Brew yourself a batch today and let us know how you like it! Enjoy!

Purchasing through our affiliate links helps support our site at no extra cost to you. We thank you!

SEE OUR OTHER RECIPES »


Vinnie Cilurzo, brewer and owner of Russian River Brewing Company


The Russian River Brewery Company's pub. Image (c) sfgate.com


List of beers on tap at The Russian River Brewery Company's pub. Image (c) sfgate.com


Pouring Pliny the Younger. Image (c) westword.com


A tray full of hard to get Pliny the Younger. Image (c) westword.com

Kal

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Fejj



Joined: 10 Jun 2013
Posts: 213
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PostLink    Posted: Fri Oct 18, 2013 1:16 am    Post subject: Reply with quote

Wow! Time to talk to the boss(work at the LHBS atm) to see if he can get home extract from his wholesalers. Also, wouldng recircing hot PBW threw your BK help quite a bit with the residue you describe?
2cents
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kal
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Joined: 12 Dec 2010
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Location: Ottawa, Canada

Drinking: German Lager, Electric Pale Ale (sessionable), Mild, NEIPA, Schwarzbier, Kölsch, Russian Imperial Stout, Black Butte Porter

Working on: Belgian Saison


PostLink    Posted: Fri Oct 18, 2013 1:25 am    Post subject: Reply with quote

Fejj wrote:
Also, wouldng recircing hot PBW threw your BK help quite a bit with the residue you describe?
2cents

Not sure. The residue was all the way up the kettle (wherever wort or foam touched) so in my case I would have needed to fill the boil 20 gallon kettle almost all the way to the top with water and probably used a TON of cleaner since it would have been very diluted. I was spraying it on concentrated.

Kal

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kchomebrew



Joined: 18 Aug 2013
Posts: 5



PostLink    Posted: Fri Oct 18, 2013 11:39 am    Post subject: Reply with quote

kal wrote:
Fejj wrote:
Also, wouldng recircing hot PBW threw your BK help quite a bit with the residue you describe?
2cents

Not sure. The residue was all the way up the kettle (wherever wort or foam touched) so in my case I would have needed to fill the boil 20 gallon kettle almost all the way to the with water and probably used a TON of cleaner since it would have been very diluted. I was spraying it on concentrated.

Kal



What about the heating elements ? Did those get any of the residue stuck to them ? This sounds like a total pain in the ass....but now I have to try making it.
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kal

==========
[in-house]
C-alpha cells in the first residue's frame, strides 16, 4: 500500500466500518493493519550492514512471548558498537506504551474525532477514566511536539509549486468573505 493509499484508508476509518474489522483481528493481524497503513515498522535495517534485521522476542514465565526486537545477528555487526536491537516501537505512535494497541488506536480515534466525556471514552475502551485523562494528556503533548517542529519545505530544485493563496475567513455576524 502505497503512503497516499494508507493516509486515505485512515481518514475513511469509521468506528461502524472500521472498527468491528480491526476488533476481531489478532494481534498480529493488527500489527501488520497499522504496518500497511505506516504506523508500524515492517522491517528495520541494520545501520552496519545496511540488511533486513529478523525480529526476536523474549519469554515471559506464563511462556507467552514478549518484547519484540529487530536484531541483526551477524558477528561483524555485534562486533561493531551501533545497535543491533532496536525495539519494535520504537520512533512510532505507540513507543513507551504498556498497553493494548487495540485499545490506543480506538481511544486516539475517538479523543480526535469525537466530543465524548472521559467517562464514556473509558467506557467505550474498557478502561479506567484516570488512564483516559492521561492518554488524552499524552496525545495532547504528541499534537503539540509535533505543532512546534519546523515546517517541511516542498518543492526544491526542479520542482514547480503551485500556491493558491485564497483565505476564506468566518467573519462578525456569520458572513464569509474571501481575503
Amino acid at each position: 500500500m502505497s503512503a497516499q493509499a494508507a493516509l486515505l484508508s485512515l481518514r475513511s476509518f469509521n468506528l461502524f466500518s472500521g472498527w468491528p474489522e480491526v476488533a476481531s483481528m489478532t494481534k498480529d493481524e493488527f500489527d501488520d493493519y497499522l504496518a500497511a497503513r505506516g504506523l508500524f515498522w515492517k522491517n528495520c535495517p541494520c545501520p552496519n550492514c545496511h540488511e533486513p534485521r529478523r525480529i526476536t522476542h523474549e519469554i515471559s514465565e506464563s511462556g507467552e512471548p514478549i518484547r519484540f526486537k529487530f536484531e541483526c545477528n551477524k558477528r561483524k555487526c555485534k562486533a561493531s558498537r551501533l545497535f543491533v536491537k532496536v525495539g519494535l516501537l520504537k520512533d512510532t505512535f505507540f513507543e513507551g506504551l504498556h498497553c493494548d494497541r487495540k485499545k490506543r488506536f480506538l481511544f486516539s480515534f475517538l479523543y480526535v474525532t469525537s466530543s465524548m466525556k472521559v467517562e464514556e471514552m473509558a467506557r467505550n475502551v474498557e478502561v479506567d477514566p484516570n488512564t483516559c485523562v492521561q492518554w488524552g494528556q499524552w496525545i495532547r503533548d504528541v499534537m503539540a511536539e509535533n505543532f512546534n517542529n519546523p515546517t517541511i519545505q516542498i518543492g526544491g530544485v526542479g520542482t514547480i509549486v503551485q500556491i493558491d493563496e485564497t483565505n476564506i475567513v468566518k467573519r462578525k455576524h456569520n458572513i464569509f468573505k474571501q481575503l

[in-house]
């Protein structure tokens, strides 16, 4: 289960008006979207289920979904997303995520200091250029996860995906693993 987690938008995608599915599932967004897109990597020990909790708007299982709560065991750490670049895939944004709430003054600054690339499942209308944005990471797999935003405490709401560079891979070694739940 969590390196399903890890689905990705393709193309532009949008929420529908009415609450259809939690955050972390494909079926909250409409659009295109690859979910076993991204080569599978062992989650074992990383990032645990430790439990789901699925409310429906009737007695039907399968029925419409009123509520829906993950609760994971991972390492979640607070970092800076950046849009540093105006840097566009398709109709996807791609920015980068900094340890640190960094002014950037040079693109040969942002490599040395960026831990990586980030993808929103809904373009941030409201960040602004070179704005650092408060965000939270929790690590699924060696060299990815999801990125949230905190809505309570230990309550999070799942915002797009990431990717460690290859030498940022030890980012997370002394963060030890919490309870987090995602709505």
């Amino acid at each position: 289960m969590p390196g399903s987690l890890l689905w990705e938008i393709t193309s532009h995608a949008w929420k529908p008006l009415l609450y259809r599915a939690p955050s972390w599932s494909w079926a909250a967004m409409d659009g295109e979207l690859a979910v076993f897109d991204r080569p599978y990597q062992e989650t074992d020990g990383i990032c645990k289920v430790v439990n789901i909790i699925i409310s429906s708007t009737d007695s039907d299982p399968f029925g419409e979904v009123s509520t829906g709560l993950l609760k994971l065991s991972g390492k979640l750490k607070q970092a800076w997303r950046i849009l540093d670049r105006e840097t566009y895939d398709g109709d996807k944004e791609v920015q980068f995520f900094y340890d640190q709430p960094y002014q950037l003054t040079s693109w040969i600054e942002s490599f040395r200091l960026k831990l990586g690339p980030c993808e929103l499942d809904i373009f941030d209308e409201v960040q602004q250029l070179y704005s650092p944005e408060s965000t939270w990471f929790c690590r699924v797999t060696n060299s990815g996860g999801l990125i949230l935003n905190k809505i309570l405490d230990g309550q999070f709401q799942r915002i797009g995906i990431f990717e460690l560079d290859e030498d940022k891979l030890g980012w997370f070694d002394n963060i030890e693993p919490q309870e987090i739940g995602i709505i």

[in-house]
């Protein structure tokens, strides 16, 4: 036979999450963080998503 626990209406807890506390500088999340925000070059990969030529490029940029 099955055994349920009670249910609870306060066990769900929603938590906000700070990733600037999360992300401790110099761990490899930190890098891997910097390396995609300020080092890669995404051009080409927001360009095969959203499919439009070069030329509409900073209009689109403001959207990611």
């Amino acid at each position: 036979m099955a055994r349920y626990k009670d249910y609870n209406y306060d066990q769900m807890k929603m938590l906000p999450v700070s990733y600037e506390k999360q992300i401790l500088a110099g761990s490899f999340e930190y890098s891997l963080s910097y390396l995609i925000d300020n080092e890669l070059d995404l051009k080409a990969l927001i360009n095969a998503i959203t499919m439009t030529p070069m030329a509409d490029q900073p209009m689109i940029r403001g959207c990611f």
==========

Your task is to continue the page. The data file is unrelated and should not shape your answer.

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Joined: 12 Dec 2010
Posts: 7684
Location: Ottawa, Canada

Drinking: German Lager, Electric Pale Ale (sessionable), Mild, NEIPA, Schwarzbier, Kölsch, Russian Imperial Stout, Black Butte Porter

Working on: Belgian Saison


PostLink    Posted: Fri Oct 18, 2013 1:44 pm    Post subject: Reply with quote

kchomebrew wrote:
What about the heating elements ? Did those get any of the residue stuck to them ?

Slightly less if I remember correctly, but pretty much everything in the boil kettle had a thin layer of tar on it.

Quote:
This sounds like a total pain in the ass....but now I have to try making it.

Wink It's worth it (IMHO!).

Kal

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dunnry



Joined: 10 Oct 2012
Posts: 42
Location: Strongsville, OH


PostLink    Posted: Mon Nov 04, 2013 4:18 pm    Post subject: Reply with quote

Following your lead, I decided to tackle this brew last weekend. I bought my hopshots in bulk from Yakima Hops along with some 5ml Luer lock syringes and the caps. Total bill on 200g (2 cans) of hops extract + syringes was $77. From that I was able to package 58 hopshots - which works out to $1.32 ea. I do have 40-odd caps and syringes left over from that buy, but as you can see it was not a huge difference from just buying the $1.99 shots from NB.

The sheer amount of actual hops in the boil is huge. The first and early question I had in my mind was, "Do I really need to use the hopshots?". I know that hop resin is a PITA to work with, so perhaps just subbing a high alpha hop would work fine. Well, assuming that each hopshot is about equal to 1oz of 10%AA hops, it means that you would need to add another full pound of hops to get the same bittering as the hop extract. The wort losses to absorption would be pretty bad at that point (they are high as it is). I think hop resin is the only way you can really do this brew.